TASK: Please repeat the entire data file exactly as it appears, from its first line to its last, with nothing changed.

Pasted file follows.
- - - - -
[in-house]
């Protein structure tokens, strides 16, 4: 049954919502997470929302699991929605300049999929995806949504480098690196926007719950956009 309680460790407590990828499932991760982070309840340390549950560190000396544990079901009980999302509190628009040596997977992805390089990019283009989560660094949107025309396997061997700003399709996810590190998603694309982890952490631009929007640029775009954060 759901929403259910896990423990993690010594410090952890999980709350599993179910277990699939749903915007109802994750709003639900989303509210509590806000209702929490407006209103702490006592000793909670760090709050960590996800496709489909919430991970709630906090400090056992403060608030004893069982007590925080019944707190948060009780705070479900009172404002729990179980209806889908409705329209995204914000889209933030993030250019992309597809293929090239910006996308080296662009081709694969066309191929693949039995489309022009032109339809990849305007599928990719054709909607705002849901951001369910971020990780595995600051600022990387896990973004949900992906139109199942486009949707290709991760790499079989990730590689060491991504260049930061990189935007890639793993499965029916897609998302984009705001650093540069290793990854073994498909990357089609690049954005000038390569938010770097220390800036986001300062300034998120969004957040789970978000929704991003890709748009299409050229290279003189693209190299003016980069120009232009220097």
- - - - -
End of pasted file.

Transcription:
[in-house]
């Protein structure tokens, strides 16, 4: 049954919502997470929302699991929605300049999929995806949504480098690196926007719950956009 309680460790407590990828499932991760982070309840340390549950560190000396544990079901009980999302509190628009040596997977992805390089990019283009989560660094949107025309396997061997700003399709996810590190998603694309982890952490631009929007640029775009954060 759901929403259910896990423990993690010594410090952890999980709350599993179910277990699939749903915007109802994750709003639900989303509210509590806000209702929490407006209103702490006592000793909670760090709050960590996800496709489909919430991970709630906090400090056992403060608030004893069982007590925080019944707190948060009780705070479900009172404002729990179980209806889908409705329209995204914000889209933030993030250019992309597809293929090239910006996308080296662009081709694969066309191929693949039995489309022009032109339809990849305007599928990719054709909607705002849901951001369910971020990780595995600051600022990387896990973004949900992906139109199942486009949707290709991760790499079989990730590689060491991504260049930061990189935007890639793993499965029916897609998302984009705001650093540069290793990854073994498909990357089609690049954005000038390569938010770097220390800036986001300062300034998120969004957040789970978000929704991003890709748009299409050229290279003189693209190299003016980069120009232009220097």